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n Scientific Priorities Science has developed as a cultural endeavor of value to society for the enrichment of the human spirit that flows from understand- ing, as well as for the material benefit to which understanding often leads. The culture of science draws its strength from the diversity of interests, experiences, and viewpoints of its individual investigators, and from its traditional principles of integrity and precision. Few question the wisdom of public financial support for science, but most freely acknowledge practical limits to public altruism. Na- tions and agencies cannot support every scientific proposal, and thus priorities must be set. Although the political process ultimately determines what gets funded, it is in everyone's best interest that this process have the benefit of knowledgeable scientific opinion. Scientists must learn to formulate and advocate research priorities in their separate scientific disciplines. This chapter outlines a rational process by which priorities might be set to promote a vigorous and beneficial hydrologic science. It includes a few examples of research opportunities that the committee believes to be the most important at this time. In addition it names those developments in education and scientific data viewed as necessary for the vigor of hydrologic science in the long term. THE PROCESS The dilemma in the objective establishment of scientific priorities is that the criteria for ranking one opportunity with respect to another are inherently subjective. The 18 members of this committee offered 296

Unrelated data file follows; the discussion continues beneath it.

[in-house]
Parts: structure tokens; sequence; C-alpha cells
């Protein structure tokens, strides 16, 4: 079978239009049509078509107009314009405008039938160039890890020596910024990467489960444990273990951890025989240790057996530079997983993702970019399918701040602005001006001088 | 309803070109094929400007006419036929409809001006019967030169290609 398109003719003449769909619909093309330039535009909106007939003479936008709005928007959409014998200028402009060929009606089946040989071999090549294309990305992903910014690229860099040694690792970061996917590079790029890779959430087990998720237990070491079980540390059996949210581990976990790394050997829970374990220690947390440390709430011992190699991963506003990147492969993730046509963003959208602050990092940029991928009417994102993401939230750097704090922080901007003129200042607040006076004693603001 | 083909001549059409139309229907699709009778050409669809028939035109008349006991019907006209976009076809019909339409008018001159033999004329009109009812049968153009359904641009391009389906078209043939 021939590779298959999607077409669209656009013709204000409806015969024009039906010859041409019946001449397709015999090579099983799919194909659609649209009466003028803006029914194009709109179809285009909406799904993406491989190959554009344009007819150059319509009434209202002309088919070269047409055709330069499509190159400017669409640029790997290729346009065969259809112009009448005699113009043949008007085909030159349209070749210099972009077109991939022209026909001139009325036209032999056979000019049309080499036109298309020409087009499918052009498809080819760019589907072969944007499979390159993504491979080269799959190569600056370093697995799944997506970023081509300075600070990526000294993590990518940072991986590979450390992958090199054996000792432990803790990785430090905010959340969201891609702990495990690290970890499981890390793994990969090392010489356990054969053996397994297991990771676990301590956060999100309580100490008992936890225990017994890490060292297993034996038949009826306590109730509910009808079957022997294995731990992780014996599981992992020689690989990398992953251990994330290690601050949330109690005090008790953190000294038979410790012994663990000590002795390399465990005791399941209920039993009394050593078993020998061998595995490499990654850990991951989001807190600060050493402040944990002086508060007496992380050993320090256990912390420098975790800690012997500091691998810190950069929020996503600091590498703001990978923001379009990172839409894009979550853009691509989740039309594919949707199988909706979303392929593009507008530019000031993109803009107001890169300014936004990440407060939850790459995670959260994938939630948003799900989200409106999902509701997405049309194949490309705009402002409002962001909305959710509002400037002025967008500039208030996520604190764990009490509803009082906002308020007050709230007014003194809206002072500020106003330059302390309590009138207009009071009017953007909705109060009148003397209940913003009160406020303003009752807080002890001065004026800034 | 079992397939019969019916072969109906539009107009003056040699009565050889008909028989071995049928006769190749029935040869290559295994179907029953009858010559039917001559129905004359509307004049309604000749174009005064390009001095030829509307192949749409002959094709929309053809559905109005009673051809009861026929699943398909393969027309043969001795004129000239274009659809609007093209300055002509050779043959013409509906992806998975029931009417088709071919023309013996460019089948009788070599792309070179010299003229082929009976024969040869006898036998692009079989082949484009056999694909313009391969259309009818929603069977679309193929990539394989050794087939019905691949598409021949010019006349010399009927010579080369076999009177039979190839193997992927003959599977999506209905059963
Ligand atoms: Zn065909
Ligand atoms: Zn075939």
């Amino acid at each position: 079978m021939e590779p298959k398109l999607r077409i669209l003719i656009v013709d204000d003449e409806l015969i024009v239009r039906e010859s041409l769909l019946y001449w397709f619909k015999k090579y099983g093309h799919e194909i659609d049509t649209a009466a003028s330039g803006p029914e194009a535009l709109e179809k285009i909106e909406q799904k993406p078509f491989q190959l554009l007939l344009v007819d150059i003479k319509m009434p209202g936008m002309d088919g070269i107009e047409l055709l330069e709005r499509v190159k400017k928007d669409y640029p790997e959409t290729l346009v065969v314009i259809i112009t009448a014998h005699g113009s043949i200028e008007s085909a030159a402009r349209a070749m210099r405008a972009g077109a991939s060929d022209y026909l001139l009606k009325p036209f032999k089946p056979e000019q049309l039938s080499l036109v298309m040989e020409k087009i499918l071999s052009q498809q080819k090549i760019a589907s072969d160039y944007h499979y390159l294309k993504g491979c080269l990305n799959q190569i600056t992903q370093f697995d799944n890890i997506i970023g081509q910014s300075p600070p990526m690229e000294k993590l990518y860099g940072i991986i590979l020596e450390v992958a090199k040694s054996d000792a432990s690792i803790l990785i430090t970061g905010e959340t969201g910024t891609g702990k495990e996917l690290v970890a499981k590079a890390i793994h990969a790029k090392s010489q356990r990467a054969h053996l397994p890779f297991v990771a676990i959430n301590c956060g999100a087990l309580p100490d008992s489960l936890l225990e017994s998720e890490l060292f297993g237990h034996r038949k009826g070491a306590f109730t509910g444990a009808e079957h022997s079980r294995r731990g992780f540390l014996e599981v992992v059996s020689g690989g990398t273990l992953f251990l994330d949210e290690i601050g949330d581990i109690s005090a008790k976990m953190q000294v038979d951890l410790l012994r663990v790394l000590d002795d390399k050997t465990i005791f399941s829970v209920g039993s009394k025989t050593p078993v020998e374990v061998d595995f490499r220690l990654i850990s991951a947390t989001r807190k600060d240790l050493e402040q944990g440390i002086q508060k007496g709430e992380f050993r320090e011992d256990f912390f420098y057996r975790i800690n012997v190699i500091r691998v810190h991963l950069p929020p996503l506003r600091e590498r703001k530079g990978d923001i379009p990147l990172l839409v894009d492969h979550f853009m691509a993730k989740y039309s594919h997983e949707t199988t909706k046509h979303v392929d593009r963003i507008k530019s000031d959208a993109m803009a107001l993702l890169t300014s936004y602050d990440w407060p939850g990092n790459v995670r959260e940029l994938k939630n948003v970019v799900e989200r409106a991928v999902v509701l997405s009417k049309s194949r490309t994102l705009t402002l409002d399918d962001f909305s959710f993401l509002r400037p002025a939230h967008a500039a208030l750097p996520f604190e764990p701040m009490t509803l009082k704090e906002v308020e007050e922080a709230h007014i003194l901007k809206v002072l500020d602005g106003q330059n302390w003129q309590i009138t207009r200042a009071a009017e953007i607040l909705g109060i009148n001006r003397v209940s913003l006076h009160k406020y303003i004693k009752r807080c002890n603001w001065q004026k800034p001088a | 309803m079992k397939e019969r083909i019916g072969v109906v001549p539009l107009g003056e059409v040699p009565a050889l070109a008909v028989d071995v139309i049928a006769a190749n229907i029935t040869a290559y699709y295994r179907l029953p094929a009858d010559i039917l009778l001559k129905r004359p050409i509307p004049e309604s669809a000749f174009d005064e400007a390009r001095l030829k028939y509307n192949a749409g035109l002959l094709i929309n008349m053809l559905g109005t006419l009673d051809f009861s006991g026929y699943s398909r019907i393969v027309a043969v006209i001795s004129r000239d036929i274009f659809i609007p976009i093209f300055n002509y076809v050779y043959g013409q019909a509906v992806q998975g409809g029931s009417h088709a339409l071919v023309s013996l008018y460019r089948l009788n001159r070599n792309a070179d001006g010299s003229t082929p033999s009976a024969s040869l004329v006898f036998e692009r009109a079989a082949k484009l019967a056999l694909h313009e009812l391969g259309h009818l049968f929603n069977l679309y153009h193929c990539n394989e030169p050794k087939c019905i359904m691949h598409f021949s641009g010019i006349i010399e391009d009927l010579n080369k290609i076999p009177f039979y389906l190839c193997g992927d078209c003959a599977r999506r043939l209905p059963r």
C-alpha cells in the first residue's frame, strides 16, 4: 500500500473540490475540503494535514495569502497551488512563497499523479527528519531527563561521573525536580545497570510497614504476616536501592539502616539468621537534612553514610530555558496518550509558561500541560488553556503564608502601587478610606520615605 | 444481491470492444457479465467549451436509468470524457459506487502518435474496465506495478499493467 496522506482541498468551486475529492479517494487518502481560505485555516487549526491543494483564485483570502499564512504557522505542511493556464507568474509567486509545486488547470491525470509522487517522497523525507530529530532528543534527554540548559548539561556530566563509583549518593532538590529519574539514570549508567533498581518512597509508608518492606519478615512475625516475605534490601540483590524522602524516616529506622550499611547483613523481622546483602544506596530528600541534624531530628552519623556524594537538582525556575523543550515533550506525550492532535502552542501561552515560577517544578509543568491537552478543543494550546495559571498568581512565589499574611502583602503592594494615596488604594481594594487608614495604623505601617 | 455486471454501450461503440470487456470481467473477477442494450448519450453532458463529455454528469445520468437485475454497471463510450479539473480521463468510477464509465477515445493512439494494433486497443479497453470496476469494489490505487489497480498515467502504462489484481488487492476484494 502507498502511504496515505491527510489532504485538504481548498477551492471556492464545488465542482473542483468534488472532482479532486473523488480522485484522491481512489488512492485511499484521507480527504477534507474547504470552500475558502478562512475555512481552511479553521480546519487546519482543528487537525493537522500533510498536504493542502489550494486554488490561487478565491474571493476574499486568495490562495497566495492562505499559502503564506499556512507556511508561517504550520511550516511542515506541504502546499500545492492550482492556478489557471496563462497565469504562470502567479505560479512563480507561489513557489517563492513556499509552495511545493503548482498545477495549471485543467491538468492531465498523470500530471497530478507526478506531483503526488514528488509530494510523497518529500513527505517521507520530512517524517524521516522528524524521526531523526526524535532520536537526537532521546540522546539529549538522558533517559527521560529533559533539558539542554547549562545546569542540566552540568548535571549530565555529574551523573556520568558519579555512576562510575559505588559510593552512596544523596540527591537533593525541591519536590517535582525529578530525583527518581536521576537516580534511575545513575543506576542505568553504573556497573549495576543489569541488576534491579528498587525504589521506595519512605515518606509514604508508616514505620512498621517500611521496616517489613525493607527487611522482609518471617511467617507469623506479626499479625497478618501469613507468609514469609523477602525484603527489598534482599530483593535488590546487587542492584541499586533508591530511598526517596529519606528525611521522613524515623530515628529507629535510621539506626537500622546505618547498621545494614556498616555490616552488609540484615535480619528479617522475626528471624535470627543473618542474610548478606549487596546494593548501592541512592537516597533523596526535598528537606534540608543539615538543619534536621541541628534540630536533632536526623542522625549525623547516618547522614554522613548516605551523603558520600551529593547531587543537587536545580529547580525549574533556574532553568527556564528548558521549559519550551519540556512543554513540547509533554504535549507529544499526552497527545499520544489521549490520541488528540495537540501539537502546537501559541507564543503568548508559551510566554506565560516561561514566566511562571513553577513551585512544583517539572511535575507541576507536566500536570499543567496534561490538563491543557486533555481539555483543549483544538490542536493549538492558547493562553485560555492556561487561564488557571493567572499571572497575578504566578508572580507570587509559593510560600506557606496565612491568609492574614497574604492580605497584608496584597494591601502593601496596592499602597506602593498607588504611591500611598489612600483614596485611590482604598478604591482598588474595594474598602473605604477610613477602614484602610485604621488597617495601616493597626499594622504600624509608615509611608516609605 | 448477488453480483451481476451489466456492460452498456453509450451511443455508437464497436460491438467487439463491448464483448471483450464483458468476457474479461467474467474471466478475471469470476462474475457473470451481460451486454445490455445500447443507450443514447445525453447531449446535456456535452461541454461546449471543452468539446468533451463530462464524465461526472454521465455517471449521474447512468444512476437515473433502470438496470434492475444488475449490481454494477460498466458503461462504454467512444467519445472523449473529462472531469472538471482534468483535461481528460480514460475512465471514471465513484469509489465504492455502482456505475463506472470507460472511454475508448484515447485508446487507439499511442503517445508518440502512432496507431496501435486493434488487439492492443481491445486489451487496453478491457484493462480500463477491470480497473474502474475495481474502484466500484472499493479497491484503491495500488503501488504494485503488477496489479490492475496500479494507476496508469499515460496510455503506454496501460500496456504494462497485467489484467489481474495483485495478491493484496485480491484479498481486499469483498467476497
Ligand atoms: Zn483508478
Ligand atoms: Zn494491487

SCIENTIFIC PRIORITIES 297 10 separate but not necessarily independent measures of worth. Each member ranked all 10 in descending order of importance by his or her personal scale of values, and the rankings were averaged across the committee. The interdependence of many of the 10 measures allowed consolidation of the averaged rankings to three criteria: 1. Expected contribution to scientific understanding Including such measures as either breakthrough or incremental contributions to understanding and reduction of uncertainty, this premier criterion reflects the dominating objective of science. 2. Support of a viable scientific infrastructure Maintenance of a cadre of hydrologic researchers and synergistic stimulation of related sciences are among the measures leading to this second-ranked criterion. 3. Contribution to problem solving Social benefits such as the solution of current crises and the opti- mization of water resources were measures of importance yielding this third-ranked criterion. THE PREMISES The diversity and range of scale of the frontier problems in hydro- logic science are illustrated clearly by the examples given in Chapter 3. In addressing the issue of priorities among such questions, we must seek to maintain options and diversity, and to keep avenues open for innovation and the operation of serendipity. The above criteria must be augmented with a set of premises: · It is not possible to make rational priority judgments among very specific research questions. For example, which is more important, the effects of chemistry and biology on soil properties, or how heat and mass flow control water seepage in frozen media? Instead of such fine-grained comparisons, we should consider the relative importance of larger classes of prob- lems, such as land surface-atmosphere interactions versus the generation of streamflow from precipitation. · If the number of priority research areas is kept small, the list need not be ranked. However, if the categories are too broad they become all-inclusive, and the sense of direction is lost.